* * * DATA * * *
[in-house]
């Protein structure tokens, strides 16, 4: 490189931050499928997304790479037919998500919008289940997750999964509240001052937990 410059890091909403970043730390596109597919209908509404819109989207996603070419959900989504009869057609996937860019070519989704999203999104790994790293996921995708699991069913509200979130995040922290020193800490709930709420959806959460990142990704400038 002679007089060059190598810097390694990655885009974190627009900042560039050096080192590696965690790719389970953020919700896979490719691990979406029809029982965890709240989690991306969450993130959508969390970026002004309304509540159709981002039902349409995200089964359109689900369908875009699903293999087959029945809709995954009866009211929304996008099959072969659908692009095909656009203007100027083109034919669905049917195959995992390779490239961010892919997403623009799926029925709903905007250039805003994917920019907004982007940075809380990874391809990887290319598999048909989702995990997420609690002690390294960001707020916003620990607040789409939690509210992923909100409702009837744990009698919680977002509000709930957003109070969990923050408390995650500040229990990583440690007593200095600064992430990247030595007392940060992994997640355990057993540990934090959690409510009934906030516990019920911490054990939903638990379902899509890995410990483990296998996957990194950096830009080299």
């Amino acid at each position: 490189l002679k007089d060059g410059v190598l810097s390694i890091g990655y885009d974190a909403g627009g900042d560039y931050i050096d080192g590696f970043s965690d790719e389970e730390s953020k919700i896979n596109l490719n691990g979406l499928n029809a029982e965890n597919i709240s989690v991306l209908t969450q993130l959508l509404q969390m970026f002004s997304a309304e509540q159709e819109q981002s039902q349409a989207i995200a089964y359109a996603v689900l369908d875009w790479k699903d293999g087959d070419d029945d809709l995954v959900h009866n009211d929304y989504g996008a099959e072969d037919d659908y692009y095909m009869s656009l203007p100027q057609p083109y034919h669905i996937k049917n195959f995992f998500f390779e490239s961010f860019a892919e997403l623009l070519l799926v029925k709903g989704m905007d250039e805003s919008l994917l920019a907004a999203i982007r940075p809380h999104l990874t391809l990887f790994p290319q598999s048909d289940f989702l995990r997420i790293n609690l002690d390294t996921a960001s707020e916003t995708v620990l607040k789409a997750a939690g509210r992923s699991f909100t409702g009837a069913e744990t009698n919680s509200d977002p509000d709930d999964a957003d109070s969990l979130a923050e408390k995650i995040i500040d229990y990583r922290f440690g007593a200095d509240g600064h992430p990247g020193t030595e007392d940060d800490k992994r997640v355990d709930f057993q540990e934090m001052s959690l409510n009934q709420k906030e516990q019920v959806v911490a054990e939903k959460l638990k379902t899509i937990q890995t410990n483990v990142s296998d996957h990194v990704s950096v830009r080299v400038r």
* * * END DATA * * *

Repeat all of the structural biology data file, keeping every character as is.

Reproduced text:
[in-house]
């Protein structure tokens, strides 16, 4: 490189931050499928997304790479037919998500919008289940997750999964509240001052937990 410059890091909403970043730390596109597919209908509404819109989207996603070419959900989504009869057609996937860019070519989704999203999104790994790293996921995708699991069913509200979130995040922290020193800490709930709420959806959460990142990704400038 002679007089060059190598810097390694990655885009974190627009900042560039050096080192590696965690790719389970953020919700896979490719691990979406029809029982965890709240989690991306969450993130959508969390970026002004309304509540159709981002039902349409995200089964359109689900369908875009699903293999087959029945809709995954009866009211929304996008099959072969659908692009095909656009203007100027083109034919669905049917195959995992390779490239961010892919997403623009799926029925709903905007250039805003994917920019907004982007940075809380990874391809990887290319598999048909989702995990997420609690002690390294960001707020916003620990607040789409939690509210992923909100409702009837744990009698919680977002509000709930957003109070969990923050408390995650500040229990990583440690007593200095600064992430990247030595007392940060992994997640355990057993540990934090959690409510009934906030516990019920911490054990939903638990379902899509890995410990483990296998996957990194950096830009080299």
């Amino acid at each position: 490189l002679k007089d060059g410059v190598l810097s390694i890091g990655y885009d974190a909403g627009g900042d560039y931050i050096d080192g590696f970043s965690d790719e389970e730390s953020k919700i896979n596109l490719n691990g979406l499928n029809a029982e965890n597919i709240s989690v991306l209908t969450q993130l959508l509404q969390m970026f002004s997304a309304e509540q159709e819109q981002s039902q349409a989207i995200a089964y359109a996603v689900l369908d875009w790479k699903d293999g087959d070419d029945d809709l995954v959900h009866n009211d929304y989504g996008a099959e072969d037919d659908y692009y095909m009869s656009l203007p100027q057609p083109y034919h669905i996937k049917n195959f995992f998500f390779e490239s961010f860019a892919e997403l623009l070519l799926v029925k709903g989704m905007d250039e805003s919008l994917l920019a907004a999203i982007r940075p809380h999104l990874t391809l990887f790994p290319q598999s048909d289940f989702l995990r997420i790293n609690l002690d390294t996921a960001s707020e916003t995708v620990l607040k789409a997750a939690g509210r992923s699991f909100t409702g009837a069913e744990t009698n919680s509200d977002p509000d709930d999964a957003d109070s969990l979130a923050e408390k995650i995040i500040d229990y990583r922290f440690g007593a200095d509240g600064h992430p990247g020193t030595e007392d940060d800490k992994r997640v355990d709930f057993q540990e934090m001052s959690l409510n009934q709420k906030e516990q019920v959806v911490a054990e939903k959460l638990k379902t899509i937990q890995t410990n483990v990142s296998d996957h990194v990704s950096v830009r080299v400038r």